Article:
Last week, the the Nebraska House Government Military and Veterans Affairs Committee voted to advance LB 236, which would allow counties to exempt themselves from the law requiring a permit to carry a concealed handgun. The bill now awaits a Senate floor hearing. This is one of a series of dangerous bills introduced this legislative session.
If passed, this policy would lower the bar for who may carry hidden, loaded handguns in Nebraska, allowing certain violent criminals, weapons offenders, and people with no safety training to legally carry in certain counties.
- States that enact permitless carry laws see a substantial increase in gun violence. After Alaska enacted a permitless carry law in 2003, the state experienced a 65% increase in the rate of aggravated assaults with a gun per year.
- In many states, people convicted of certain violent crimes and weapons offenses are disqualified from getting a carry permit. Nebraska currently prohibits individuals convicted of a misdemeanor crime of violence or weapons offenses in the last ten years from having a permit to carry a loaded, hidden handgun in public. But under permitless carry, these convicted criminals would be legally allowed to carry hidden guns in public.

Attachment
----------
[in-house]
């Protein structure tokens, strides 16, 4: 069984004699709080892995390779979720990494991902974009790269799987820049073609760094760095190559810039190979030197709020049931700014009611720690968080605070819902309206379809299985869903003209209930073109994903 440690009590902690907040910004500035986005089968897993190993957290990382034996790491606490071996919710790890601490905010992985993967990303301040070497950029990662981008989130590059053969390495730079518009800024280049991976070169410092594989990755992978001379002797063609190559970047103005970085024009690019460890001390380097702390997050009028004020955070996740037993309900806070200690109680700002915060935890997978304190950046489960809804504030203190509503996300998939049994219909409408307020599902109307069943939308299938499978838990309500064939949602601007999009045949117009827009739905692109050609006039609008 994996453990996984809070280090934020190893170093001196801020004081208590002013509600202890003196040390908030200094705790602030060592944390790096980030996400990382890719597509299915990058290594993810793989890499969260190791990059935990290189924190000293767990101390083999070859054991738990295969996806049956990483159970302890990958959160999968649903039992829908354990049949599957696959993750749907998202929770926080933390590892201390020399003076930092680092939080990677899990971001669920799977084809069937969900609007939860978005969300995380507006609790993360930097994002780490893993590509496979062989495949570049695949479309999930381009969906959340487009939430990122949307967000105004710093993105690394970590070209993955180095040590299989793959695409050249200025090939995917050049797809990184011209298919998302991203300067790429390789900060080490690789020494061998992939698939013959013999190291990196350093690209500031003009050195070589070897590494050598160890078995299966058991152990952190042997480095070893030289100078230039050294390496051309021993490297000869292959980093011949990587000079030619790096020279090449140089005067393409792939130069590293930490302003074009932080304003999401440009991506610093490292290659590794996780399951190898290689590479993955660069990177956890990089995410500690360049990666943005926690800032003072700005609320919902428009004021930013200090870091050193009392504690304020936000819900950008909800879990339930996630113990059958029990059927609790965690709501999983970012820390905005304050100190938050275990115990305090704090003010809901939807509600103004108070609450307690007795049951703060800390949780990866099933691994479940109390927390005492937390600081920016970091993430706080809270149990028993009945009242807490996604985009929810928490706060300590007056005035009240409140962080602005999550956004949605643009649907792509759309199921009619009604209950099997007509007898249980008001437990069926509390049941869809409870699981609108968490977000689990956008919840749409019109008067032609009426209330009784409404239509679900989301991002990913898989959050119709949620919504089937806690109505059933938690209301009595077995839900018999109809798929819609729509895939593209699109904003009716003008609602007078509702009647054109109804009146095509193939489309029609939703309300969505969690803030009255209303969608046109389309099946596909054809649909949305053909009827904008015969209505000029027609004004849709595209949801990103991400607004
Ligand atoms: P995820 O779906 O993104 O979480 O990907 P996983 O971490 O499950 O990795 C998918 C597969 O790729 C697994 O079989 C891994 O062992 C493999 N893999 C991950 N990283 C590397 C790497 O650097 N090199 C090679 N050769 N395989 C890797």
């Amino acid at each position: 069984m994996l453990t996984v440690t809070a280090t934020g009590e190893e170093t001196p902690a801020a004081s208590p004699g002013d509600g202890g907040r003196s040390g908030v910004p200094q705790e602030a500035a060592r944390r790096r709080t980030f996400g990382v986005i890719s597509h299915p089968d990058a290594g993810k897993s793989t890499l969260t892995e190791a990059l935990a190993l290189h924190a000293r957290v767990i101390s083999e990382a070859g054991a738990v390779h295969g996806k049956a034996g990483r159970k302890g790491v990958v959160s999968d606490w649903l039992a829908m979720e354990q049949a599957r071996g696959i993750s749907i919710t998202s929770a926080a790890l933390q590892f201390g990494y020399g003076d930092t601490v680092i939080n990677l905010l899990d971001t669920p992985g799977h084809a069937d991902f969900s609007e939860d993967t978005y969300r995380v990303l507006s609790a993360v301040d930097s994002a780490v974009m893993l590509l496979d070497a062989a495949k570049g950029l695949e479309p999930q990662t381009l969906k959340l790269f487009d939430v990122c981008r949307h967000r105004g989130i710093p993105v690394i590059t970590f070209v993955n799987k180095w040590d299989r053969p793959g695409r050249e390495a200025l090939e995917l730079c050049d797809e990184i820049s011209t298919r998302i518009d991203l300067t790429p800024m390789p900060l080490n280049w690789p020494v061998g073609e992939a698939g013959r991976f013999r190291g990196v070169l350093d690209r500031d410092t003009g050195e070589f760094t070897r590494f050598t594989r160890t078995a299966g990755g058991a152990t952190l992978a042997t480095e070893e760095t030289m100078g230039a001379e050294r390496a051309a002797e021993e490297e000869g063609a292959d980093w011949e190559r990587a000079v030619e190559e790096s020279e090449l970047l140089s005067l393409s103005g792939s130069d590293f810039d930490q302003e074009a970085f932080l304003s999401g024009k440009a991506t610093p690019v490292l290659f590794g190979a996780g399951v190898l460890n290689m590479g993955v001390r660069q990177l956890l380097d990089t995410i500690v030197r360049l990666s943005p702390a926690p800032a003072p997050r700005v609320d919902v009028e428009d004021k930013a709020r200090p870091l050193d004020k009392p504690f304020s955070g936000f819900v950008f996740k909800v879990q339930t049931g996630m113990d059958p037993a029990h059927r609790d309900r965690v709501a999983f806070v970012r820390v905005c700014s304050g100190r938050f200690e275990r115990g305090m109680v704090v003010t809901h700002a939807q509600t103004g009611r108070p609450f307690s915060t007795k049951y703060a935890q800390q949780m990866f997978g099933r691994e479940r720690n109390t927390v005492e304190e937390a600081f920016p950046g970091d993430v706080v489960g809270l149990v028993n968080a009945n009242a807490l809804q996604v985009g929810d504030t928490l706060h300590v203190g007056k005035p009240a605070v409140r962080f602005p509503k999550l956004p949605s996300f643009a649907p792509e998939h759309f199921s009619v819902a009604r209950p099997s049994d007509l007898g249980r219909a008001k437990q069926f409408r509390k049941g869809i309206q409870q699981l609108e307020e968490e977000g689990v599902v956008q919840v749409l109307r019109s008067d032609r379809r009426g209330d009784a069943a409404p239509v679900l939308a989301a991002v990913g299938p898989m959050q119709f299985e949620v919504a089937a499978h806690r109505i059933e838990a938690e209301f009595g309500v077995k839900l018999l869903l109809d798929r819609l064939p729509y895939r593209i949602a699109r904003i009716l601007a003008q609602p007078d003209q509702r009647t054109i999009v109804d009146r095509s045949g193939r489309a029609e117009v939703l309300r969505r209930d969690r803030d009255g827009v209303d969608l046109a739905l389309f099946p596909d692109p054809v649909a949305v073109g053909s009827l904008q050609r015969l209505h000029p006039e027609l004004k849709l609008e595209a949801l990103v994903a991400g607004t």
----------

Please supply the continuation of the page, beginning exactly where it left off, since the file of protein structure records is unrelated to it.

- Nebraska law currently requires a person to pass a handgun safety training course before they can get a permit to carry a concealed handgun. Permitless carry would let people who have never handled a gun carry one concealed and loaded in public. This creates a public safety issue for Nebraskans and for Nebraska law enforcement.
Gun violence is already a crisis in Nebraska, and this legislation will exacerbate it. In an average year, 178 people die and 348 are wounded by guns in Nebraska. The rate of gun deaths in the state has increased 26% over the past decade, compared to a 17% increase nationwide. Gun violence costs Nebraska $1.2 billion each year, of which $33.9 million is paid by taxpayers.
More statistics about gun violence in Nebraska are available here, and Everytown’s Gun Law Navigator – which shows how Nebraska gun laws compare to those of other states – is available here.